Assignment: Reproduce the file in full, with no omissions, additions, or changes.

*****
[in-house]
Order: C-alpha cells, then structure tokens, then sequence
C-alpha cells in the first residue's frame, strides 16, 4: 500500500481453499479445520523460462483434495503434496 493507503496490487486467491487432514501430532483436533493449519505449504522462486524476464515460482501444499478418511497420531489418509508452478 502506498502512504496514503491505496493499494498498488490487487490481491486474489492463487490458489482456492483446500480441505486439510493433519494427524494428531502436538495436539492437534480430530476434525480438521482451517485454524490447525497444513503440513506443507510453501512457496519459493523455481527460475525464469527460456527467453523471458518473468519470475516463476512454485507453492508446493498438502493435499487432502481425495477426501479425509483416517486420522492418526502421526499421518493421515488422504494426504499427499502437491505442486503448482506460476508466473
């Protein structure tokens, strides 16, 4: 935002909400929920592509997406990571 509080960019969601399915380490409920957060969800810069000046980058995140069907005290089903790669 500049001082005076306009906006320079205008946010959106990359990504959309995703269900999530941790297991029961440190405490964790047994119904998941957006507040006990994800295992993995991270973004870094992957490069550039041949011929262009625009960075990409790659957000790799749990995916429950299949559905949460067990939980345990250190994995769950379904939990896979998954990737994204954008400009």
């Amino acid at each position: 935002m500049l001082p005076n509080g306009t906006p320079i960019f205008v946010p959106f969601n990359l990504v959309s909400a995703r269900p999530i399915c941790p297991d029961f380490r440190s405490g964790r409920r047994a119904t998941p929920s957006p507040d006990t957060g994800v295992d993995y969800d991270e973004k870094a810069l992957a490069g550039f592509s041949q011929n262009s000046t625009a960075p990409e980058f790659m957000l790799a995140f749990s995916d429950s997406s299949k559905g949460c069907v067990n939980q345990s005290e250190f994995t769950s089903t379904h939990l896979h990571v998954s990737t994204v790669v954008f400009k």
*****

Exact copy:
[in-house]
Order: C-alpha cells, then structure tokens, then sequence
C-alpha cells in the first residue's frame, strides 16, 4: 500500500481453499479445520523460462483434495503434496 493507503496490487486467491487432514501430532483436533493449519505449504522462486524476464515460482501444499478418511497420531489418509508452478 502506498502512504496514503491505496493499494498498488490487487490481491486474489492463487490458489482456492483446500480441505486439510493433519494427524494428531502436538495436539492437534480430530476434525480438521482451517485454524490447525497444513503440513506443507510453501512457496519459493523455481527460475525464469527460456527467453523471458518473468519470475516463476512454485507453492508446493498438502493435499487432502481425495477426501479425509483416517486420522492418526502421526499421518493421515488422504494426504499427499502437491505442486503448482506460476508466473
């Protein structure tokens, strides 16, 4: 935002909400929920592509997406990571 509080960019969601399915380490409920957060969800810069000046980058995140069907005290089903790669 500049001082005076306009906006320079205008946010959106990359990504959309995703269900999530941790297991029961440190405490964790047994119904998941957006507040006990994800295992993995991270973004870094992957490069550039041949011929262009625009960075990409790659957000790799749990995916429950299949559905949460067990939980345990250190994995769950379904939990896979998954990737994204954008400009």
């Amino acid at each position: 935002m500049l001082p005076n509080g306009t906006p320079i960019f205008v946010p959106f969601n990359l990504v959309s909400a995703r269900p999530i399915c941790p297991d029961f380490r440190s405490g964790r409920r047994a119904t998941p929920s957006p507040d006990t957060g994800v295992d993995y969800d991270e973004k870094a810069l992957a490069g550039f592509s041949q011929n262009s000046t625009a960075p990409e980058f790659m957000l790799a995140f749990s995916d429950s997406s299949k559905g949460c069907v067990n939980q345990s005290e250190f994995t769950s089903t379904h939990l896979h990571v998954s990737t994204v790669v954008f400009k």